Cultural Differences in Goal‐directed Interaction Patterns in Negotiation
This study examines cultural differences in how negotiators reciprocate, complement, and transform their counterpart’s strategic approach as a result of their and (detection of) their counterparts’ interaction goals and how such strategic sequences predict joint gains. Sixty‐seven negotiation dyads (35 Chinese, 32 US Americans) simulated an employment contract negotiation. In response to counterparts’ competitive goals, Chinese increased distributive complementary sequences, whereas US Americans reduced distributive transformation. In response to counterparts’ cooperative goals, US Americans increased integrative reciprocity, whereas Chinese reduced integrative transformation. In addition, although Chinese used less integrative reciprocity and less integrative transformation, these sequences had a significant effect on their joint profit, whereas such effect was nonsignificant for US Americans. The study provides insights about the impact of culture as domain‐specific knowledge structures on micro‐level communication processes.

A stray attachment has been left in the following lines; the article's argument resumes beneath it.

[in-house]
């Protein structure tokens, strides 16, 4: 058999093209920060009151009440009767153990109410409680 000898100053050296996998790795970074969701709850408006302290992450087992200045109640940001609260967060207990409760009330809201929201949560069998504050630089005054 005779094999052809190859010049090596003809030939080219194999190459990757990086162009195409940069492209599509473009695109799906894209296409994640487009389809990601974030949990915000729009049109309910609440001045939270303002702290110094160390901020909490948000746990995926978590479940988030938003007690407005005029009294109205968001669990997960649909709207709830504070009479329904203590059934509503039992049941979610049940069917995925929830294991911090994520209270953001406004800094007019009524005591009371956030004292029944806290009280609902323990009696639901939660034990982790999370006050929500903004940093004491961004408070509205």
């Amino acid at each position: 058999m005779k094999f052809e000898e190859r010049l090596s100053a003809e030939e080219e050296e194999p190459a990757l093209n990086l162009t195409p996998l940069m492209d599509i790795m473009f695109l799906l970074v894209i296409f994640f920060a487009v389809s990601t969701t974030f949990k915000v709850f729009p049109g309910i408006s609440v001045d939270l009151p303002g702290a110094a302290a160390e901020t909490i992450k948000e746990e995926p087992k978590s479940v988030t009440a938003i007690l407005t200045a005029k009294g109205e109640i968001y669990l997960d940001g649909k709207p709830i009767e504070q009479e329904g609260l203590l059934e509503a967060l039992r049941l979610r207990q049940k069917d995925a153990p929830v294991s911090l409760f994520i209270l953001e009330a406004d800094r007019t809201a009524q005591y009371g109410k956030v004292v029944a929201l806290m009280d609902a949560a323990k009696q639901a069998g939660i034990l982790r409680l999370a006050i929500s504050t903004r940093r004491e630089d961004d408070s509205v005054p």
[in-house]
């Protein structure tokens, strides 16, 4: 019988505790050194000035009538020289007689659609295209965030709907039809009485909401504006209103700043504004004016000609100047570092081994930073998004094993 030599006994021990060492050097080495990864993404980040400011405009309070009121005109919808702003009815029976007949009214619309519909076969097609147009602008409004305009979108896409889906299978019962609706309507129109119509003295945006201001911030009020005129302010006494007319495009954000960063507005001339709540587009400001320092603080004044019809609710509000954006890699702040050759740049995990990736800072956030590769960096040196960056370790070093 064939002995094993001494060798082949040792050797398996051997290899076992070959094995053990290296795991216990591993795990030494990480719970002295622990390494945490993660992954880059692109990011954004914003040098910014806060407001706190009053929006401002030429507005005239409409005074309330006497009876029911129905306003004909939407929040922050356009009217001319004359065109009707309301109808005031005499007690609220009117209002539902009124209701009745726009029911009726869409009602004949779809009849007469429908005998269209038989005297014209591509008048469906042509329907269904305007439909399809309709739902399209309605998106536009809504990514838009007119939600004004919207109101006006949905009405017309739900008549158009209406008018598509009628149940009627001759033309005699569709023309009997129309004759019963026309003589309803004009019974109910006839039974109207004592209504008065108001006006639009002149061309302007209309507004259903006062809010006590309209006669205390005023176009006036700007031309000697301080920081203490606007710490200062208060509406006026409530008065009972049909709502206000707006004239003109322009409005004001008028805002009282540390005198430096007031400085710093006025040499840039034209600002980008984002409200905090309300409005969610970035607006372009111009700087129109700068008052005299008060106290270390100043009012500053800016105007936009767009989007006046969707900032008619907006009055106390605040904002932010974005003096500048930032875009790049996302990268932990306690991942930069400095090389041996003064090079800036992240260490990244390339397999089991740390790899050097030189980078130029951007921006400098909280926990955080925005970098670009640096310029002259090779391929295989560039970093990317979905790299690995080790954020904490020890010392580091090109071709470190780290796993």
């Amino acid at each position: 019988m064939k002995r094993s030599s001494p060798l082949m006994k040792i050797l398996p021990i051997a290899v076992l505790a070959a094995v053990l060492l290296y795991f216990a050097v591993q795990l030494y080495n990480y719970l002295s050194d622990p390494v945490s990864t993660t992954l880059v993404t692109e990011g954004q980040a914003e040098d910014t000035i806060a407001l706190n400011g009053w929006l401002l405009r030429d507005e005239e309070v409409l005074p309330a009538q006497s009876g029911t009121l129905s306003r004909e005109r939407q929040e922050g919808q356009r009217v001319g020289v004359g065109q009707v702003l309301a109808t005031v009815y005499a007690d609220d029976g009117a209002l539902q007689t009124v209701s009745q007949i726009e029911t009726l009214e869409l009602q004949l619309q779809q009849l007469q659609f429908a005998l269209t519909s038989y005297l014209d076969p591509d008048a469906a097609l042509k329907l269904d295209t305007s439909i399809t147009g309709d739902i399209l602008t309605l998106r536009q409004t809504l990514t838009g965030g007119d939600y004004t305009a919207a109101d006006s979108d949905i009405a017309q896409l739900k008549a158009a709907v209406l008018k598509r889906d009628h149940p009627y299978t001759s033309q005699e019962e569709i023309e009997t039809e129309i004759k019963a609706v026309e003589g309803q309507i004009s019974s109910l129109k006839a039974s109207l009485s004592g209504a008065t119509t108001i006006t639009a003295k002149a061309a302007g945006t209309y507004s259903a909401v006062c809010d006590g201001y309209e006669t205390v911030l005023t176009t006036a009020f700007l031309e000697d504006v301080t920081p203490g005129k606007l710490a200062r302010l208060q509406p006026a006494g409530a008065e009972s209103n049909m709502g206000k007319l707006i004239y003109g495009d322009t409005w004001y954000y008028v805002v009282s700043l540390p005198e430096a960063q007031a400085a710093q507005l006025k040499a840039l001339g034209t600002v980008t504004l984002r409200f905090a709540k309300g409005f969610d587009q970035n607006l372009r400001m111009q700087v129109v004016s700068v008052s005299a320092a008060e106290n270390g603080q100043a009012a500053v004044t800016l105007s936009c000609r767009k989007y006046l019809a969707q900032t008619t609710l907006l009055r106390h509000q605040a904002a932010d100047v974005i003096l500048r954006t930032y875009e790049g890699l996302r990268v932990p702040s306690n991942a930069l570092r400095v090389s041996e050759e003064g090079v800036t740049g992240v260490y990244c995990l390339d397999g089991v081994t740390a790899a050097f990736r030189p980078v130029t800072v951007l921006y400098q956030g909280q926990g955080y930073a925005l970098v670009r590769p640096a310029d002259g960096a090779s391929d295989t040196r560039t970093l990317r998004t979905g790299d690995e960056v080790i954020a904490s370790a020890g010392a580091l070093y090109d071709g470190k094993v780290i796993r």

Keywords: reciprocity, behavioral sequences, interaction goals, culture, negotiation
How to Cite:
Liu, M., (2011) “Cultural Differences in Goal‐directed Interaction Patterns in Negotiation”, Negotiation and Conflict Management Research 4(3), 178-199. doi: https://doi.org/10.34891/agvy-re39